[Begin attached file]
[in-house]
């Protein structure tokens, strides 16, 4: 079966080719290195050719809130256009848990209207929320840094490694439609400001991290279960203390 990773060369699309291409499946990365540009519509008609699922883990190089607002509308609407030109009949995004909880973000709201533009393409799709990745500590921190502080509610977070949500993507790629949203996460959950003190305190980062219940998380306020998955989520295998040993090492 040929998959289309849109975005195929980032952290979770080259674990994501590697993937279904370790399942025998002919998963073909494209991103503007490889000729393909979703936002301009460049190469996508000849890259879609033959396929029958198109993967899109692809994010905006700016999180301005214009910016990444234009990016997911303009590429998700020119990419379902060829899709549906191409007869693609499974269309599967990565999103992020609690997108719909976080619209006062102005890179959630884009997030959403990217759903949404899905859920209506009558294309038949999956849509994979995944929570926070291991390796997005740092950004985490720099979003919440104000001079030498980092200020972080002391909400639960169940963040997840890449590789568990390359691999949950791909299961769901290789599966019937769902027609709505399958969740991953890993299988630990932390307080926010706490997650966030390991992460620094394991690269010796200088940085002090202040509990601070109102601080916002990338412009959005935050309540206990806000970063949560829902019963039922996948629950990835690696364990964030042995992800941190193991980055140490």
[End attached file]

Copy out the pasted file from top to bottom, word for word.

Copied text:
[in-house]
């Protein structure tokens, strides 16, 4: 079966080719290195050719809130256009848990209207929320840094490694439609400001991290279960203390 990773060369699309291409499946990365540009519509008609699922883990190089607002509308609407030109009949995004909880973000709201533009393409799709990745500590921190502080509610977070949500993507790629949203996460959950003190305190980062219940998380306020998955989520295998040993090492 040929998959289309849109975005195929980032952290979770080259674990994501590697993937279904370790399942025998002919998963073909494209991103503007490889000729393909979703936002301009460049190469996508000849890259879609033959396929029958198109993967899109692809994010905006700016999180301005214009910016990444234009990016997911303009590429998700020119990419379902060829899709549906191409007869693609499974269309599967990565999103992020609690997108719909976080619209006062102005890179959630884009997030959403990217759903949404899905859920209506009558294309038949999956849509994979995944929570926070291991390796997005740092950004985490720099979003919440104000001079030498980092200020972080002391909400639960169940963040997840890449590789568990390359691999949950791909299961769901290789599966019937769902027609709505399958969740991953890993299988630990932390307080926010706490997650966030390991992460620094394991690269010796200088940085002090202040509990601070109102601080916002990338412009959005935050309540206990806000970063949560829902019963039922996948629950990835690696364990964030042995992800941190193991980055140490």